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Pope Leo I

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Saint Leo
Papacy began September 29, 440
Papacy ended November 10, 461
Predecessor Sixtus III
Successor Hilarius
Personal details
Birth name Leo
Born ca. 400
Tuscany, Western Roman Empire
Died November 10, 461
Rome, Western Roman Empire
Other Popes named Leo
Styles of
Pope Leo I
Reference style His Holiness
Spoken style Your Holiness
Religious style Holy Father
Posthumous style Saint

Pope Leo I, or Pope Saint Leo the Great (ca. 400-10 November 461), was pope from 29 September 440 to 10 November 461.

He was an Italian aristocrat, and is the first pope of the Catholic Church to have been called the title "the Great". He is perhaps best known for having met Attila the Hun outside Rome in 452, persuading him to turn back from his invasion of Western Europe. He is also a Doctor of the Church.

Early life

According to the Liber Pontificalis, he was a native of Tuscany. By 431, as a deacon, he occupied a sufficiently important position for Cyril of Alexandria to apply to him in order that Rome's influence should be thrown against the claims of Juvenal of Jerusalem to patriarchal jurisdiction over Palestine -- unless this letter is addressed rather to Pope Celestine I. About the same time John Cassian dedicated to him the treatise against Nestorius written at his request. But nothing shows more plainly the confidence felt in him than his being chosen by the emperor to settle the dispute between Aëtius and Albinus, the two highest officials in Gaul.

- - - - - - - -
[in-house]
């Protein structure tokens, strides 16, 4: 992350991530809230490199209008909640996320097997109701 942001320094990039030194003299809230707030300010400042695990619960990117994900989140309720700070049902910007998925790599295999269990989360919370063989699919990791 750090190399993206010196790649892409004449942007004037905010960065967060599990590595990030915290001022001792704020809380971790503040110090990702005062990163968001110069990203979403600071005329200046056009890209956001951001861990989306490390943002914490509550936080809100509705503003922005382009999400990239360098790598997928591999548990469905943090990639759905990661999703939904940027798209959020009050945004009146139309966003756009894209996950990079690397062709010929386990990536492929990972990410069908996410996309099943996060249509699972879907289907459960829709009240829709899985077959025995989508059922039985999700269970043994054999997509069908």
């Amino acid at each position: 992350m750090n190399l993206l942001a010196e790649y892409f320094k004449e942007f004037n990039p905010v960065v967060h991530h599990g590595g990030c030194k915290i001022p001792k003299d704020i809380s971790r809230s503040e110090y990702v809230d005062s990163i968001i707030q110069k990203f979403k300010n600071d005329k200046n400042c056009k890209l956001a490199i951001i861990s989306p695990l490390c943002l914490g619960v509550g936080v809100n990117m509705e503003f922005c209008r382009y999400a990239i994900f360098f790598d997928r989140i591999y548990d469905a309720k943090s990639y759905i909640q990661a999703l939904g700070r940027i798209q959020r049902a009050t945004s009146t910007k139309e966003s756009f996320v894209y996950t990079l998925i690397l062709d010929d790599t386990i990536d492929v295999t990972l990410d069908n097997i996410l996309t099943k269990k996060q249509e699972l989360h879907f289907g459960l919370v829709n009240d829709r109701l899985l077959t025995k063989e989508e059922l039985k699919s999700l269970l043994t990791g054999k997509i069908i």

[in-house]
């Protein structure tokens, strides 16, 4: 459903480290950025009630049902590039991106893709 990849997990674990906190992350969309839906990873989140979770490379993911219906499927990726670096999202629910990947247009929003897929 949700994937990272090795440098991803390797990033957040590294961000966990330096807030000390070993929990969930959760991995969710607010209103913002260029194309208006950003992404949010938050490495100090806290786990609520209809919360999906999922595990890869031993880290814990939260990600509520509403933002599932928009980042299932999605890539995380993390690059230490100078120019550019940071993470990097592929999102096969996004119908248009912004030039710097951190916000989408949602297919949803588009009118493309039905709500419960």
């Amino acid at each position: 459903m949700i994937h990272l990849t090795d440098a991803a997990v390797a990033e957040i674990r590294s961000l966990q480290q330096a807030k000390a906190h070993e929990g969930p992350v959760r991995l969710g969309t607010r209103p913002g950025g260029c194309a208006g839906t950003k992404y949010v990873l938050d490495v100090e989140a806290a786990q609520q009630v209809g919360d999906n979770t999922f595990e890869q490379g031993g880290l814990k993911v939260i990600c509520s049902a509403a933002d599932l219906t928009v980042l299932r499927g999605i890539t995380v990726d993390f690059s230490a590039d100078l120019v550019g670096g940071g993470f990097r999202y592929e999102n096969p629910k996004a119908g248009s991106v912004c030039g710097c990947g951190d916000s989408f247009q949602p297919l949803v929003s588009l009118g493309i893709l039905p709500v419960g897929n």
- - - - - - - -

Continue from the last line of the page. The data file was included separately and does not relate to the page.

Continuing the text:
During his absence on this mission, Pope Sixtus III died (August 11, 440), and Leo was unanimously elected by the people to succeed him. On September 29 he entered upon a pontificate which was to be epoch-making for the centralization of the government of the Roman Church.

Papal authority

Decree of Valentinian

Leo was a significant contributor to the centralisation of spiritual authority within the Church and in reaffirming Papal authority. While the Bishop of Rome had always been viewed as the chief patriarchate, much of the Pope's authority was delegated to local diocesan bishops. Not without serious opposition did he succeed in reasserting his authority in Gaul. Patroclus of Arles (d. 426) had received from Pope Zosimus the recognition of a subordinate primacy over the Gallican Church which was strongly asserted by his successor Hilary of Arles. An appeal from Celidonius of Besançon gave Leo the opportunity to reassert the Pope's authority over Hilary, who defended himself stoutly at Rome, refusing to recognize Leo's judicial status. Feeling that the universal jurisdiction of the papacy was threatened, Leo appealed to the civil power for support, and obtained from Valentinian III the famous decree of June 6, 445, which recognized the primacy of the bishop of Rome based on the merits of Peter, the dignity of the city, and the Nicene Creed (in their interpolated form); ordained that any opposition to his rulings, which were to have the force of ecclesiastical law, should be treated as treason; and provided for the forcible extradition by provincial governors of anyone who refused to answer a summons to Rome. Faced with this decree, Hilary submitted to the Pope, although under his successor, Ravennius, Leo divided the metropolitan rights between Arles and Vienne (450).